• Drive forward and take the fork in the road towards the left to reach the Oficina de Migracion el Amatillo. Park to the right of the building.
  • Go to the aduana (customs) building, present passport, and receive back a stamped slip of paper.
  • Drive to the start of the next bridge where an official will collect the stamped slip of paper.
  • Continue on to a second stop where an official reviews the canceled vehicle permit.

Entering Honduras:

  • Cross over the bridge to enter Honduras. Continue driving until you reach the aduana (customs) buildings to your left. An official will stop you and ask to see your title, passport and DL of the vehicle owner. Receive the documents back and park to the right. (Many guides will approach you to try to help you though the process for a fee. If you are not interested only show your paperwork to officials with shirts that say “aduana”.)
  • First go to the Oficina de Migracion (immigration building) which is the Administrative Building to the right of the aduana, with red bars across the windows and doors. Fill out a tourist card and pay the $3 Visa fee. Receive a passport stamp, receipt, and tourist card.
  • Go to the copy shop which is a little yellow building to the left of the aduana. Get two copies of driver’s passport page with stamp, tourist card, receipt, and canceled El Salvador vehicle permit.
  • Go to the aduana building, which is the large white building in the center. At the row of windows in the wall an official will ask for the copies just made along with two copies of title, registration, and passport, plus the original El Salvador vehicle permit. Fill out a Declaration de Aduana form. A vehicle import stamp will be added to the vehicle owner’s passport. The official will also give you two documents: Permiso de Entrada and Consejo Hondureno de la Empresa Privada.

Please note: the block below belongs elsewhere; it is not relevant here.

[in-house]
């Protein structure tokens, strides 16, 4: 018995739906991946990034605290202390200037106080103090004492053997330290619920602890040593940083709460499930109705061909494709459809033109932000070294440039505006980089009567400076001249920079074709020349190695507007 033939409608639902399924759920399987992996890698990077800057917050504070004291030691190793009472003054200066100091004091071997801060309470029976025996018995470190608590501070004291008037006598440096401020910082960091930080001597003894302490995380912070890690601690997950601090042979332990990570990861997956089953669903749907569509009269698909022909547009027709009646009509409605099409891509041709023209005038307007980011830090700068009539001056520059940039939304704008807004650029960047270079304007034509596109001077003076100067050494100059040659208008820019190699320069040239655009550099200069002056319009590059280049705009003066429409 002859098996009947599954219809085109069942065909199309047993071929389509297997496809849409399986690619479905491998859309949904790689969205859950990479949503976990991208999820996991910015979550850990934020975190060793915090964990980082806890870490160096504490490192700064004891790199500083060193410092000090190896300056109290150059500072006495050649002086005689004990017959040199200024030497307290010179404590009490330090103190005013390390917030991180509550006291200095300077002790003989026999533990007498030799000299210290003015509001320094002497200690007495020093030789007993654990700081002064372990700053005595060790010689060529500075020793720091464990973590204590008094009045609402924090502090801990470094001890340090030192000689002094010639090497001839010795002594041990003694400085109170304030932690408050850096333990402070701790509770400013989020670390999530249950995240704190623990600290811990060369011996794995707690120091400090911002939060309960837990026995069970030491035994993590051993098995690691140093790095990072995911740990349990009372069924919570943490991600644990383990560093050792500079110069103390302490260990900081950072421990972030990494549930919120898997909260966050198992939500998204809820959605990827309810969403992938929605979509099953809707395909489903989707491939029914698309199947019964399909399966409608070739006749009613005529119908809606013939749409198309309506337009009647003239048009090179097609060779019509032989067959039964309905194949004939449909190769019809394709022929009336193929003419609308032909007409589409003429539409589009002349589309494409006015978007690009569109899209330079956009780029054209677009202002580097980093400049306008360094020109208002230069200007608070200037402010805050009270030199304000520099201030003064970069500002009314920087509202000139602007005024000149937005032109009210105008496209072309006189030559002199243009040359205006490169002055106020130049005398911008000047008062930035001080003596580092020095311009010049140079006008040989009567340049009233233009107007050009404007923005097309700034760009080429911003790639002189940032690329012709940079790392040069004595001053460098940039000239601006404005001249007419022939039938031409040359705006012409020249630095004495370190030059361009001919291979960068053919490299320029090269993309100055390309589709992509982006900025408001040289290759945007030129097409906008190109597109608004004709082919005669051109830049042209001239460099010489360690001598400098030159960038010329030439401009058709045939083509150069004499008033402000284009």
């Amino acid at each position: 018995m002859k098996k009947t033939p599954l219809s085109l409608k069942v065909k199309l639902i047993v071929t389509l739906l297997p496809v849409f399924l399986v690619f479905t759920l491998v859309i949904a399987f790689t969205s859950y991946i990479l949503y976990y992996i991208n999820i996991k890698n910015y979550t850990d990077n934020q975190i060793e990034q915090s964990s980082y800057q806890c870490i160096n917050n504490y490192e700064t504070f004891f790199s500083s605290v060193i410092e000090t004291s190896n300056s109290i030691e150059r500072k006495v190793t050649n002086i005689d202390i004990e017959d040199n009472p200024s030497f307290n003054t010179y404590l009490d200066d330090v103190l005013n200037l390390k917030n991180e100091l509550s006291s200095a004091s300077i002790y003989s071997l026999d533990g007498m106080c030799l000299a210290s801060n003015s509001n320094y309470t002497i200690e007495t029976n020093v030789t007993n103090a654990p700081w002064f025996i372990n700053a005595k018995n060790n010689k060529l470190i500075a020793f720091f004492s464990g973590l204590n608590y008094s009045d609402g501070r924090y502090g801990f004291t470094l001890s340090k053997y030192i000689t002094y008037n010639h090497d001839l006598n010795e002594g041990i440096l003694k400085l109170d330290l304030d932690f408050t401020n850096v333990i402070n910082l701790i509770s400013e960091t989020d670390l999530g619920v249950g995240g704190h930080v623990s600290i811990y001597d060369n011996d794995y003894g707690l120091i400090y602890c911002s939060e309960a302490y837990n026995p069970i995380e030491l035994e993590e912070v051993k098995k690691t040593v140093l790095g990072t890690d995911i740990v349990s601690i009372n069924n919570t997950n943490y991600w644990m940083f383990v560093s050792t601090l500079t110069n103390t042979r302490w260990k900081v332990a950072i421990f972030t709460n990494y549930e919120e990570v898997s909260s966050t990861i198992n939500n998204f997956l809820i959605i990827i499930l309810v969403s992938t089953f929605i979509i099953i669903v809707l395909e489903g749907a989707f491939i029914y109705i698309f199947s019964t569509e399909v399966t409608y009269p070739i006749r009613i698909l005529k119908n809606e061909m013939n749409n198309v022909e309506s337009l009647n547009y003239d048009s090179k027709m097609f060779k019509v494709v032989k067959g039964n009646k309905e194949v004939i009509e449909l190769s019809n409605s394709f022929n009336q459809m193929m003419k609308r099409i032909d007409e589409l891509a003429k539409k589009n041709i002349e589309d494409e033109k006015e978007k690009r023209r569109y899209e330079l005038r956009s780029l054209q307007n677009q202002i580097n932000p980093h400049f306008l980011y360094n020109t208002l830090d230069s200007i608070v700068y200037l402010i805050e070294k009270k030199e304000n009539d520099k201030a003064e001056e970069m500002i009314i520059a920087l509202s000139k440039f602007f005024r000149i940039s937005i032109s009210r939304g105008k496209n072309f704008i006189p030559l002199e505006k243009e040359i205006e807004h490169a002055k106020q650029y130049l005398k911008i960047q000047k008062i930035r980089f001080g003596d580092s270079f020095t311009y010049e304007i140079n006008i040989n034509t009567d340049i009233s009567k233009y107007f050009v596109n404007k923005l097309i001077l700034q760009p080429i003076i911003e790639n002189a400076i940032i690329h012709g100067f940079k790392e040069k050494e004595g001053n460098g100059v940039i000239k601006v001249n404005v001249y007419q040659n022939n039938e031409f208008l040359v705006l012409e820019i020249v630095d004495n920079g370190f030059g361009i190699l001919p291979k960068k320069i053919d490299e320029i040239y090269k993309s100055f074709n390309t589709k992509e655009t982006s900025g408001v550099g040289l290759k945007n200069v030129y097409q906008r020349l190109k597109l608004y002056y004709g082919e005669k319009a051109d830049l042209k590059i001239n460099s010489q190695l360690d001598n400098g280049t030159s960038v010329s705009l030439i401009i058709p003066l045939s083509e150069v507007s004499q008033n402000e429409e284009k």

• Next go to the bank, to the left of the aduana, next to the copy shop. Give them the Consejo Hondureno document and pay the vehicle permit fee. Sign and receive a receipt and they will also stamp the Permiso de Entrada.
  • Go back to the copy shop and make two copies of the passport with the vehicle import stamp and Permiso de Entrada.
  • Finally, go back to the aduana, give all the copies you made and the receipt from the bank. You are now done.
  • Return to car, continue driving past buildings until a guard stops asking to see passports and vehicle permit.

Driving through Honduras only took us two hours. The road up to the town of Choluteca was well paved and maintained. However, once you reach Choluteca and turn onto CA-3, a whole other experience awaits. The road was filled with pot holes and we found ourselves driving on the other side of the road many times to avoid them. The pot hole marked road continued for a while into Nicaragua before a newly paved road took over.

 

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Crossing the Border into El Salvador